The Adelaide Symphony Orchestra (ASO) opened its 2021 season with two important initiatives: a musical Welcome to Country and a spotlight on female composers.
Introducing the concert, ASO managing director Vincent Ciccarello, said the orchestral Kaurna Acknowledgment of Country, Pudnanthi Padninthi (‘The Coming and the Going’), was composed by two proud Kaurna Narungga men, Jack Buckskin and Jamie Goldsmith, in association with musician and composer Mark Simeon Ferguson. Opening with the evocative sounds of the clapsticks, the piece has echoes of the traditional ceremonial Welcome but with a musical twist. This piece, in various forms, will now be played at every ASO concert.
This year, the ASO has undertaken to feature works by female composers. Ciccarello says female composers have been unfairly overlooked for some 200 years and so one will be featured in every program this year. He also welcomed Wilma Smith as Guest Concertmaster for this performance, in the place of Natsuko Yoshimoto who retired from the ASO at the end of last season.
‘ASO opened its 2021 season with two important initiatives: a musical Welcome to Country and a spotlight on female composers.’
This concert featured Big Rhap, a piece by contemporary Australian composer Elena Kats-Chernin that premiered in 2017. Kats-Chernin says the piece was inspired by her childhood memories of hearing Liszt’s Second Hungarian Rhapsody played by her mother. Big Rhap opens boldly, with big sounds from the brass and resounding timpani, but it’s not all drama. There are also moments of quiet reflection and some lovely work from the harp and clarinet. Close your eyes for a moment, and Big Rhap sounds like a classic period film score.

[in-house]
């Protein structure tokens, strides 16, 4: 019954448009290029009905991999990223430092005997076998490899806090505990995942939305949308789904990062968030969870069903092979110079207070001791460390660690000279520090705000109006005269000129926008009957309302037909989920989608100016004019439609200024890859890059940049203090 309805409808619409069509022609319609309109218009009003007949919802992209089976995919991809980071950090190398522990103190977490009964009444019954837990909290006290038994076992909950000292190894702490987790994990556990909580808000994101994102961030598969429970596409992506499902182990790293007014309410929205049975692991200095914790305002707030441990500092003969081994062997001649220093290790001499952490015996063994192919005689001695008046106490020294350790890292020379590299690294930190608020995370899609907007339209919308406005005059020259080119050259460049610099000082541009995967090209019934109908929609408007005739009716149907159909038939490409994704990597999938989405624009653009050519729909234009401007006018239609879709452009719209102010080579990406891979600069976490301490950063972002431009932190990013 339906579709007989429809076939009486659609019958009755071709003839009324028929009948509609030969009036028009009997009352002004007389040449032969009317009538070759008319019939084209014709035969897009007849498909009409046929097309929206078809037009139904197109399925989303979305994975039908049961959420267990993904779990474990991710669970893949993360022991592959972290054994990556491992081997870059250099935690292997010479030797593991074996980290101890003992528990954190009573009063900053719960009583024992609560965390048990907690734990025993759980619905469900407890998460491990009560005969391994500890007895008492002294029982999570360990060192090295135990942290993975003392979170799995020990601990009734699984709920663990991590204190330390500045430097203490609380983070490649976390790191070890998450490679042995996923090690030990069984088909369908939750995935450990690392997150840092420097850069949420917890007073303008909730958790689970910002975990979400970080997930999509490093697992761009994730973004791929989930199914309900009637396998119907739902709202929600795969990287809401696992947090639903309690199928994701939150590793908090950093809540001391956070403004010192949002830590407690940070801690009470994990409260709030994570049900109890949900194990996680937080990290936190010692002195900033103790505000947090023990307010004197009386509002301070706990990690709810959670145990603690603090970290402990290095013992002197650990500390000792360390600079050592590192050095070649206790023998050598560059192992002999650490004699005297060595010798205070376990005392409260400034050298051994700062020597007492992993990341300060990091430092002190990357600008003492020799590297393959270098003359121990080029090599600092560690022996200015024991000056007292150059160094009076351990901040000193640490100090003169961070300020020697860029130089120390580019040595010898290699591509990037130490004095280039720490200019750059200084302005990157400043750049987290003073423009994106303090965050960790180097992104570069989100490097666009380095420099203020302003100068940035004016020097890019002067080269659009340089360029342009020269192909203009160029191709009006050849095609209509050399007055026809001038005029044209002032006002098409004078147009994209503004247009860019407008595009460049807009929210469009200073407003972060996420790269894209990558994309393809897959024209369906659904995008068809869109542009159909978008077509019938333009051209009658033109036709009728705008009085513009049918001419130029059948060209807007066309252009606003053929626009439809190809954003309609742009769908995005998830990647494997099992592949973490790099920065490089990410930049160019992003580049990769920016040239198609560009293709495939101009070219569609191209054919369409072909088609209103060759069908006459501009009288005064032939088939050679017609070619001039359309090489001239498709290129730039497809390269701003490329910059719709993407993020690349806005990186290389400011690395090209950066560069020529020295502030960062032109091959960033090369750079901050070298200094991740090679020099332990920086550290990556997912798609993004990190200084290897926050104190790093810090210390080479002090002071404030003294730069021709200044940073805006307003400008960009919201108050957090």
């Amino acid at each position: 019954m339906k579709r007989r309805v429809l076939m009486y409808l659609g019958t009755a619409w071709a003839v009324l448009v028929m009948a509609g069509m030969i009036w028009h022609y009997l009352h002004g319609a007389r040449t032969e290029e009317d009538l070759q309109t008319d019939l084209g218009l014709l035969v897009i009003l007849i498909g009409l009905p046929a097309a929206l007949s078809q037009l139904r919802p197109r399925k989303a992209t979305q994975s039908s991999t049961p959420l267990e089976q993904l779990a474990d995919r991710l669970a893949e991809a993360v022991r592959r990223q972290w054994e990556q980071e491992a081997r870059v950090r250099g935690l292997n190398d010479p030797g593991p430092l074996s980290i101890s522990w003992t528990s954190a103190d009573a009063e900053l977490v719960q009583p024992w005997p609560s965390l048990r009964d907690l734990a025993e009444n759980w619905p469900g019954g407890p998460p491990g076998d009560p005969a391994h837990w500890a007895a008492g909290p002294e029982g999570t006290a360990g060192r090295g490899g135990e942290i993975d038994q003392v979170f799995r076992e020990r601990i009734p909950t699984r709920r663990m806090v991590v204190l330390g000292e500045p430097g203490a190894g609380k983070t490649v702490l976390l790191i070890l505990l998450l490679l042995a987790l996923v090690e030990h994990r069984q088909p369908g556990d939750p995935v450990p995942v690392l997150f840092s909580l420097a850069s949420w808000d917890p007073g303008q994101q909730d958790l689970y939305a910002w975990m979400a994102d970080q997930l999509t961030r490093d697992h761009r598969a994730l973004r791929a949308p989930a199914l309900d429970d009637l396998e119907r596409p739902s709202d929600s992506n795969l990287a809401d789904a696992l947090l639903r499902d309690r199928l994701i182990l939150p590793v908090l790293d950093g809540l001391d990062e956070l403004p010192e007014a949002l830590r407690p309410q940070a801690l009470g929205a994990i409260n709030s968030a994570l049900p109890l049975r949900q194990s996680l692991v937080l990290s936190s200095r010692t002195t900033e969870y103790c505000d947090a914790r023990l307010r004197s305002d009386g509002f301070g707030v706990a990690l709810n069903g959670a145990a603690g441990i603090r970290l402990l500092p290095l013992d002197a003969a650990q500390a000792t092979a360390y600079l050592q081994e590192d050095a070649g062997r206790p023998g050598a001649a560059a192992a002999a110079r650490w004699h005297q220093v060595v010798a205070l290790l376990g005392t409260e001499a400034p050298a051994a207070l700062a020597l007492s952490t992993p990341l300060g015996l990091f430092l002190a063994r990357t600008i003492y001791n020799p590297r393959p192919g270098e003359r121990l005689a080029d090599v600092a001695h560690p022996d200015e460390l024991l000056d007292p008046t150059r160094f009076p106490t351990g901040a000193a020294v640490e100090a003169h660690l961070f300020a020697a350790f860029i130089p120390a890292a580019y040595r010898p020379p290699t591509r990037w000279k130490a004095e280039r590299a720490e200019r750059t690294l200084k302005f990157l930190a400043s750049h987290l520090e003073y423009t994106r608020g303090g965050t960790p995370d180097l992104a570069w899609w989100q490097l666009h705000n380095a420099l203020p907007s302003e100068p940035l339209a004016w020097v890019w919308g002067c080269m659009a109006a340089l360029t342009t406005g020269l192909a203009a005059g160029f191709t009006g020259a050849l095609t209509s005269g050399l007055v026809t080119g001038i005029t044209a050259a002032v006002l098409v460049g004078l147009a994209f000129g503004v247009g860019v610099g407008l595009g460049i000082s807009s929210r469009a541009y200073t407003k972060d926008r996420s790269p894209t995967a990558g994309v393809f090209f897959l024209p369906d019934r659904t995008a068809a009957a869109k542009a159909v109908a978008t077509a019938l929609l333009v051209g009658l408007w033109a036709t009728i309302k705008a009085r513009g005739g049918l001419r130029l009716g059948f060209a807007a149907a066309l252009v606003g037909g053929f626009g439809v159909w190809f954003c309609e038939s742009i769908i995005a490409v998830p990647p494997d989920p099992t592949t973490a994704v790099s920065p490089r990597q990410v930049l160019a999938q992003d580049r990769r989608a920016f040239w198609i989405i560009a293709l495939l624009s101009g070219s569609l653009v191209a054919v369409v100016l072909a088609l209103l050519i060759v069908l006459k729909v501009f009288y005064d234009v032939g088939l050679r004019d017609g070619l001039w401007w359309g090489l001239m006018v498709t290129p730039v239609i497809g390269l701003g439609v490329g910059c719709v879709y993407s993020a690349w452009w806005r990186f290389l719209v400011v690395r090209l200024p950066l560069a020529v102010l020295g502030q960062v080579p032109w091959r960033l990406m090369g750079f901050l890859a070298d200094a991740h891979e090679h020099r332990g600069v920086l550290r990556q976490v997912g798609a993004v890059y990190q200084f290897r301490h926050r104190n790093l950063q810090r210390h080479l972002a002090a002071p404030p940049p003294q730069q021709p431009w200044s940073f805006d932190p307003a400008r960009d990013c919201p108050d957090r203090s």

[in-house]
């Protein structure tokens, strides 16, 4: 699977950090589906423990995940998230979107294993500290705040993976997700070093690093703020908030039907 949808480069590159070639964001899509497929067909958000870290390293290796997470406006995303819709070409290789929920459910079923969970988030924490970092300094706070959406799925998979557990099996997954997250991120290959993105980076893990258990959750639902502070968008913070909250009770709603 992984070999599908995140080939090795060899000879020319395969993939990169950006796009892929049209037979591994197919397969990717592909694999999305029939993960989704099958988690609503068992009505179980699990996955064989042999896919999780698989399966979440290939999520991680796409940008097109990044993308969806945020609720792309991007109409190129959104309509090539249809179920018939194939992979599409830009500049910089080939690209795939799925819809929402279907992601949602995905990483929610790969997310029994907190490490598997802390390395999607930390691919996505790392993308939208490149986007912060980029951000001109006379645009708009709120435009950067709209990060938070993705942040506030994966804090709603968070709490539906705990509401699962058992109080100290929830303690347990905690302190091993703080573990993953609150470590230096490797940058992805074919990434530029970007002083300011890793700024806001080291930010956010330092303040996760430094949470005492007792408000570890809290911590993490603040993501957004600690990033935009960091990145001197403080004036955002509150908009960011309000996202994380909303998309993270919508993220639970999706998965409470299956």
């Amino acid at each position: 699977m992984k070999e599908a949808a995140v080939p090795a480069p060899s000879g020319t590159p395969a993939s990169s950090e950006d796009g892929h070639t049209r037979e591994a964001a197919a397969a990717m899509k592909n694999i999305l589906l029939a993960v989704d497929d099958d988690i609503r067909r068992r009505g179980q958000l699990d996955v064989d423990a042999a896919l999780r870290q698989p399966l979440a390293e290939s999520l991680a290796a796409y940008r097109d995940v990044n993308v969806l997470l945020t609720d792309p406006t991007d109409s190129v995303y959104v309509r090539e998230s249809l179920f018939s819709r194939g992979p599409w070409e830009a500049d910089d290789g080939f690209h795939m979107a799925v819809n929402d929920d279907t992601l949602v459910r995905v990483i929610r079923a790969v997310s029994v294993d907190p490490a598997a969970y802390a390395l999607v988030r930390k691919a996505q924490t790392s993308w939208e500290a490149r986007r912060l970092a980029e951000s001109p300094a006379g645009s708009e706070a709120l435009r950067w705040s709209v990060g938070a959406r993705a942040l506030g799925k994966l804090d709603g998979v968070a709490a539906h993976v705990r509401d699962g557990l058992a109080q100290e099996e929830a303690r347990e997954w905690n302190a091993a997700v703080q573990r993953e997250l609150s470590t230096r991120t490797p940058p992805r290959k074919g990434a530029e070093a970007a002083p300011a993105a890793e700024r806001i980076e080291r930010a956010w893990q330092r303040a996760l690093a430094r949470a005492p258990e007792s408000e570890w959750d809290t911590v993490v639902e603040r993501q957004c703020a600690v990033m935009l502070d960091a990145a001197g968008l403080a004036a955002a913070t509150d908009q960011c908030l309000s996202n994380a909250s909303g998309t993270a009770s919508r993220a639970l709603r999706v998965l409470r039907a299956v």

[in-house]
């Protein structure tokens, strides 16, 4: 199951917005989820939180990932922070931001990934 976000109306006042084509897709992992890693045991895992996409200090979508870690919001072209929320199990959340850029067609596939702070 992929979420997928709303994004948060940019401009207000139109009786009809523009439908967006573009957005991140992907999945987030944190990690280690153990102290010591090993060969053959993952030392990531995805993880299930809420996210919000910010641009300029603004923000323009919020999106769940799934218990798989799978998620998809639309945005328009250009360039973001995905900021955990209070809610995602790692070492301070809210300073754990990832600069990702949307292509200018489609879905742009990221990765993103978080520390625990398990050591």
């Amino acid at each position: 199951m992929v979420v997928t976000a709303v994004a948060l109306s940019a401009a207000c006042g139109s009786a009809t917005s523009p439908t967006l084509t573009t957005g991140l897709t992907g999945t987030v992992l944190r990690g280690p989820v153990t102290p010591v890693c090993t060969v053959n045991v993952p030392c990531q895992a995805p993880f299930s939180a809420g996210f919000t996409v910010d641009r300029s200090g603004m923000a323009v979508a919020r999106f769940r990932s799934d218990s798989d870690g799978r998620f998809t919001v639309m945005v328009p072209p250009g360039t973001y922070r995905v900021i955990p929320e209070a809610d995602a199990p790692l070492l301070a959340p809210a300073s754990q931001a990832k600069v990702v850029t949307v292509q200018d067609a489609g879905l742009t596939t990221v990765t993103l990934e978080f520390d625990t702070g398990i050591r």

Reflections are also at the heart of Samuel Barber’s work Knoxville: Summer of 1915, written in 1947 and revised in 1949, for James Agee’s prose poem of the same name. Sydney-born soprano Lauren Fagan joined the ASO on stage for her first professional appearance in Australia. Fagan has been based in London where she studied in the Covent Garden’s prestigious Jette Parker Young Artist Program. Her warm, smooth voice and engaging stage presence made her a delight to watch although her words did sometimes get a little overwhelmed by the full weight of the orchestra. Fagan was replacing Siobahn Stagg who had been billed for the performance but was unable to travel from Berlin.
And then the highlight piece, a full 45-minutes of Tchaikovsky’s much-loved Symphony No.4 in F Minor. After a slightly shaky start, no doubt simply reflecting the dearth of concerts over the past 12months, the ASO gave a fulsome rendition of this work that is said to express in music the idea of fate. And how fitting given the events of 2020 and the uncertainty still of 2021. Opening with exuberance, the Symphony changes mood with each movement, reflective and resonant, before returning for an impassioned finale. For me, the real beauty lies in its quiet passages and these were handled with sensitivity by the orchestra. There were no hesitations at the end, finishing with impressive precision.
‘For me, the real beauty lies in its quiet passages and these were handled with sensitivity by the orchestra.’
Conductor Dane Lam was poised and confident, keeping the ASO en pointe throughout this varied program, and almost leaping from his podium in the final bars of the Symphony.
The required chequerboard seating meant the audience was reduced to around half its usual capacity but that didn’t dampen their enthusiasm. ASO – it’s so good to have you back on the big stage!
Rating: 4 stars out of 5 ★★★★
Joyous Reminiscence – Symphony Series 1
Adelaide Symphony Orchestra
Conductor: Dane Lam, Soprano: Eleanor Fagan
Adelaide Festival Theatre
12-13 February 2021